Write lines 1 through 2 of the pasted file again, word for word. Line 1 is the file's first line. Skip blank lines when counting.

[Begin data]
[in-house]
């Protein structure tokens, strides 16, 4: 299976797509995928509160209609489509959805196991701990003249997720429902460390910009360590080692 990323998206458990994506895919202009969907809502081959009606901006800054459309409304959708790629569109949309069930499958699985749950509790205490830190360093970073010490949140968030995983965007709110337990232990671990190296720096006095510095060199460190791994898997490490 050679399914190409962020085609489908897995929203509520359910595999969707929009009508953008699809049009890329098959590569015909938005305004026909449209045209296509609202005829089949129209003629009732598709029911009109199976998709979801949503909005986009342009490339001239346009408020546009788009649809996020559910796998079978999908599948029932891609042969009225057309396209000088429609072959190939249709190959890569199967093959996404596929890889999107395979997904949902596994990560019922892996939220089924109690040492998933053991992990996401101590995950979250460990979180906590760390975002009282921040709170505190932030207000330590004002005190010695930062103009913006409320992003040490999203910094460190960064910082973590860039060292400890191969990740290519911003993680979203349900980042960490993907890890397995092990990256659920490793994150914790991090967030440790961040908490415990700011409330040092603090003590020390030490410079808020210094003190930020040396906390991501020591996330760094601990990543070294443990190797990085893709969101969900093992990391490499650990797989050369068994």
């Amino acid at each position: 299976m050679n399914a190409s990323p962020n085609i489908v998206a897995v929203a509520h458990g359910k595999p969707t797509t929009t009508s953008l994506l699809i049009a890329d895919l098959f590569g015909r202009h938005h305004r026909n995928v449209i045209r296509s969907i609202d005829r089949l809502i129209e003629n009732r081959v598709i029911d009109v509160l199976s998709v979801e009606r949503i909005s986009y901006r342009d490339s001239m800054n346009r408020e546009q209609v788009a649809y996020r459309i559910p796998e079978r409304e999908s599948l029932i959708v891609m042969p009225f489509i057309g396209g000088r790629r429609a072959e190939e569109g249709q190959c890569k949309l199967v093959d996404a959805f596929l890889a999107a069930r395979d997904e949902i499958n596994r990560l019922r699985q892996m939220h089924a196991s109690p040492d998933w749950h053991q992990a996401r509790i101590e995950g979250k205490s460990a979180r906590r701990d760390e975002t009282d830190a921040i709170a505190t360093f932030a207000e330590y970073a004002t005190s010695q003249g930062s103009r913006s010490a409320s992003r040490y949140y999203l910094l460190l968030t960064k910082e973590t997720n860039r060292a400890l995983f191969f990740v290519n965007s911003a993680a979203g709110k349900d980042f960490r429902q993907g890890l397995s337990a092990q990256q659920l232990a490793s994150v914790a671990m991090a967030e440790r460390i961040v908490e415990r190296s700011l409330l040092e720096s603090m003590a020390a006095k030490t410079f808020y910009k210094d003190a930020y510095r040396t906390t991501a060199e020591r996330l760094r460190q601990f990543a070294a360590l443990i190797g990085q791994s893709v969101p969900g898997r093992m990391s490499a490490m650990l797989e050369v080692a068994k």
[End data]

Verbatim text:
[in-house]
């Protein structure tokens, strides 16, 4: 299976797509995928509160209609489509959805196991701990003249997720429902460390910009360590080692 990323998206458990994506895919202009969907809502081959009606901006800054459309409304959708790629569109949309069930499958699985749950509790205490830190360093970073010490949140968030995983965007709110337990232990671990190296720096006095510095060199460190791994898997490490 050679399914190409962020085609489908897995929203509520359910595999969707929009009508953008699809049009890329098959590569015909938005305004026909449209045209296509609202005829089949129209003629009732598709029911009109199976998709979801949503909005986009342009490339001239346009408020546009788009649809996020559910796998079978999908599948029932891609042969009225057309396209000088429609072959190939249709190959890569199967093959996404596929890889999107395979997904949902596994990560019922892996939220089924109690040492998933053991992990996401101590995950979250460990979180906590760390975002009282921040709170505190932030207000330590004002005190010695930062103009913006409320992003040490999203910094460190960064910082973590860039060292400890191969990740290519911003993680979203349900980042960490993907890890397995092990990256659920490793994150914790991090967030440790961040908490415990700011409330040092603090003590020390030490410079808020210094003190930020040396906390991501020591996330760094601990990543070294443990190797990085893709969101969900093992990391490499650990797989050369068994």